Cambodia (MNN) — In Cambodia, streams of grace are replacing Pol Pot’s killing fields. Asian Access (A2) is teaching believers like Meng Aun Hour how to share their faith.
“Cambodia is really open for the Gospel of Jesus. We can go out and preach the Gospel, do church planting,” Aun Hour shares.
Killing fields and genocide
The ’70s were a dark time for Cambodia. Pol Pot’s brutal Communist dreams resulted in a wide-scale slaughter of roughly 25% of Cambodia’s population.
Because Pol Pot wanted to create a so-called “agricultural utopia,” he drove millions of people from Cambodia’s cities into the countryside. Thousands died along the way; the rest were forced into slave labor, working the fields from about 4 a.m. to 10 p.m., according to HistoryPlace.com.
During Pol Pot’s four years in power, approximately 2-3 million people died of starvation, overwork, or executions. Mass graves discovered in the 1980’s introduced the world to Cambodia’s horrors; eventually, the phrase “killing field” was coined to describe the immensity of Pol Pot’s genocide.
A man formerly at the helm of this killing spree–he used to be a Khmer Rouge general under Pol Pot’s command–has been redeemed by the death of One.
“He used to kill many people before he [came] to know the Lord Jesus as Savior,” says Aun Hour.
“Now, he [planted] about 100 churches along the border of Cambodia and Thailand. God [is] using him powerfully to plant churches, to make disciples for His Kingdom.”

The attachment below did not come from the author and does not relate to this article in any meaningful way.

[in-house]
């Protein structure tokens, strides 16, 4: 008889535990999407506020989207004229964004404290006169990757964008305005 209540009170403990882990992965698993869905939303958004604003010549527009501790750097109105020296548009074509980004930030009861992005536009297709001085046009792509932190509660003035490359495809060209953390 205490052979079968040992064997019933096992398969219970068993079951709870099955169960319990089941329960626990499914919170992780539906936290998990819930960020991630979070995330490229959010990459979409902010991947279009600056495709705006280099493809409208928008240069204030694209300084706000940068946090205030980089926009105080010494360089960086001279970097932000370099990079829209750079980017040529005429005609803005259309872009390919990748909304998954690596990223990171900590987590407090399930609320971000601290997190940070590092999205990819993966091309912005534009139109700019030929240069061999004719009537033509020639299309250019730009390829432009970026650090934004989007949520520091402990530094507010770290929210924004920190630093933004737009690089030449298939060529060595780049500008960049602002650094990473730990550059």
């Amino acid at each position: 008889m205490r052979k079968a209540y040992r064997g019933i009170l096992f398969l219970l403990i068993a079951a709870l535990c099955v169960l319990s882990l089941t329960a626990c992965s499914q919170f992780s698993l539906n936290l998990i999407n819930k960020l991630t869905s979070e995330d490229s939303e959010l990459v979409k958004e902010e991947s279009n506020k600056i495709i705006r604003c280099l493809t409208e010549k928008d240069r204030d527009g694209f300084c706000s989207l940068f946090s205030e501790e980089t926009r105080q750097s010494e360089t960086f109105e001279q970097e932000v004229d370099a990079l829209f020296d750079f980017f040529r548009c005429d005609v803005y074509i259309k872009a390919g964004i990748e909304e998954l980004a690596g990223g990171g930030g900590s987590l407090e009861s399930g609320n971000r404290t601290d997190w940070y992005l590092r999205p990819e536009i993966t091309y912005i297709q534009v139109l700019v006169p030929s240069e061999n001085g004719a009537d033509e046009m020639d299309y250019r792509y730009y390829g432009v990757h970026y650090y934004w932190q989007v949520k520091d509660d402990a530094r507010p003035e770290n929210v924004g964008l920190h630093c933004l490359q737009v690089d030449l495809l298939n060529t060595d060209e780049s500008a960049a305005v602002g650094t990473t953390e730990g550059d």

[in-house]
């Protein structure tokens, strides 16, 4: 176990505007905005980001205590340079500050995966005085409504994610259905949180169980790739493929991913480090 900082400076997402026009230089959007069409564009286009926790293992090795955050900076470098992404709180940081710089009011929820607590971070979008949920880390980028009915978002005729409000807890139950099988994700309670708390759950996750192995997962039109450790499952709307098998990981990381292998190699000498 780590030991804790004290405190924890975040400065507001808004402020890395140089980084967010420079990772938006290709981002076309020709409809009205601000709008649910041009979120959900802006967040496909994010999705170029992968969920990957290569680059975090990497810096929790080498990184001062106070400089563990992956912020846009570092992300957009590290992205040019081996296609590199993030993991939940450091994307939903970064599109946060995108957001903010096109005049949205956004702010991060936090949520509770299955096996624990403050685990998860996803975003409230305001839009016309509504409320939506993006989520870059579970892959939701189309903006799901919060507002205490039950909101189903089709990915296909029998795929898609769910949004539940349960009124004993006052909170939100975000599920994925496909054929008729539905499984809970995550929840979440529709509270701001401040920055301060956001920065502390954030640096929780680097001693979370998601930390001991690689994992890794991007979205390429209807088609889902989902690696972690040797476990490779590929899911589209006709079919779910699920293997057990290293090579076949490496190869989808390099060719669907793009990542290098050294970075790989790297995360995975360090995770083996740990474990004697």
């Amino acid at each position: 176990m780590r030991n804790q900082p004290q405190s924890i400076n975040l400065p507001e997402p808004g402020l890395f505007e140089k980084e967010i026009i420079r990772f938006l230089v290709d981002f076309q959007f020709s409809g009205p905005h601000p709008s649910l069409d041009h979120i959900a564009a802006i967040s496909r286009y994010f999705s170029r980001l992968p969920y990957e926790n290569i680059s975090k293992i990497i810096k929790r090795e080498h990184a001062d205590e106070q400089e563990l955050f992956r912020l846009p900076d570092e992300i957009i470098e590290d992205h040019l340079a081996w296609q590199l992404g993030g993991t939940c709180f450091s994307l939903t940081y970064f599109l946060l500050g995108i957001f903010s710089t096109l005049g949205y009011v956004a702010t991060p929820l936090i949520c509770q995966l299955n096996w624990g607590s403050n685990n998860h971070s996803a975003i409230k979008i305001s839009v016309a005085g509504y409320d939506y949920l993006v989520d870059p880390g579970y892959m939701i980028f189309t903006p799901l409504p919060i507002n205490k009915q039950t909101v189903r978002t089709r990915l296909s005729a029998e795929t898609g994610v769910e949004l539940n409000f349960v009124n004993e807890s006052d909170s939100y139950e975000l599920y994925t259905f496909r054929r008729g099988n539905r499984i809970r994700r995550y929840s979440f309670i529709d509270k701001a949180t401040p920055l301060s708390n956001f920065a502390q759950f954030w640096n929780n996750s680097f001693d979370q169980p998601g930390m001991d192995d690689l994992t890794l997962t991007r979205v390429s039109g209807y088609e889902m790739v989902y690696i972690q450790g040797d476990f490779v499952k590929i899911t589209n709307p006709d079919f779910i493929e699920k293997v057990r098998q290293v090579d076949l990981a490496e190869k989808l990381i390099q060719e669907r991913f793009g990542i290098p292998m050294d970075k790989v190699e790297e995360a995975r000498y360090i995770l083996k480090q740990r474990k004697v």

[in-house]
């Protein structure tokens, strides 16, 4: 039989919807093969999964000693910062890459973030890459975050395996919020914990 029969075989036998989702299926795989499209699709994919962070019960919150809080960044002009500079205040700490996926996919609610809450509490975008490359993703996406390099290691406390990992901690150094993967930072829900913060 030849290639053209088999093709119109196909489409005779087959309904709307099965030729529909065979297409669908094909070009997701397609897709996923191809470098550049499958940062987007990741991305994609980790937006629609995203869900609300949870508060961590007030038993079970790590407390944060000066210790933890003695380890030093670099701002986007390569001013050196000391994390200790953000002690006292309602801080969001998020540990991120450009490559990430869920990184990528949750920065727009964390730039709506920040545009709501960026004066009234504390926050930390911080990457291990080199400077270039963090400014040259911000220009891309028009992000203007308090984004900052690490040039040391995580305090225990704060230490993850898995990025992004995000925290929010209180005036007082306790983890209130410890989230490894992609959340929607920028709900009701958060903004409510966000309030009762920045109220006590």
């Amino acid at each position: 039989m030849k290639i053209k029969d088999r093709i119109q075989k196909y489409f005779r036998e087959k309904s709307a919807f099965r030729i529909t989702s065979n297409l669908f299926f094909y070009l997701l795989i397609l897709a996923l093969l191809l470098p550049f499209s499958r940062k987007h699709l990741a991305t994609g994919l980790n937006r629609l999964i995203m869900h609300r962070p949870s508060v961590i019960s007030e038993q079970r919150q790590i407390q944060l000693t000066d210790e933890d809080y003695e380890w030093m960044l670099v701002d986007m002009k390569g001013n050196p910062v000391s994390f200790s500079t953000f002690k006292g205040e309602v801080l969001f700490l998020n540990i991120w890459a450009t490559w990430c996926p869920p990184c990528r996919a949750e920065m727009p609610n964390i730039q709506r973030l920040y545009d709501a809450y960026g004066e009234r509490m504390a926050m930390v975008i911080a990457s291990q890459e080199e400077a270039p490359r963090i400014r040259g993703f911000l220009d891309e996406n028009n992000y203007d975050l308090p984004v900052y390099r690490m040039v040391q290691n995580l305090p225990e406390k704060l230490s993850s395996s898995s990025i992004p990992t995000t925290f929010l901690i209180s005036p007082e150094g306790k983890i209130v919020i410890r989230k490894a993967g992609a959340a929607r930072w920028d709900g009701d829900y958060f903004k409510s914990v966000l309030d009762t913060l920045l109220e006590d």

Streams of grace
The first class graduated from A2’s pastoral training course in 2005. Since then, God’s Kingdom hasn’t stopped growing in Cambodia.
Inspired by the effectiveness of A2’s two-year training for senior pastors, Aun Hour developed a similar program for church leaders at every level. At the “School of Discipleship,” Cambodian Christians learn how to become better youth ministry leaders, church planters, women’s ministry leaders, etc.
“What they have learned they can put into practice right away, they [don’t] have to wait two or three years, like other Bible schools,” explains Aun Hour.
This spring, they want to add another layer of learning.
Aun Hour says, “They need to know more about the Word of God; they need more training.”
Enter: the Abe Huber Seminar. Aun Hour and his team are still getting last-minute details and funding together, but so far they are expecting 100 pastors to attend the seminar on May 22.
“We [are] excited to have him, because we want to learn more about discipleship,” says Aun Hour. “Most of the pastors became a pastor in Cambodia without training.”
With a specific focus on one-on-one discipleship, Huber’s church in Brazil has over a million members. Aun Hour says he and his fellow leaders want to see that kind of growth in Cambodia.
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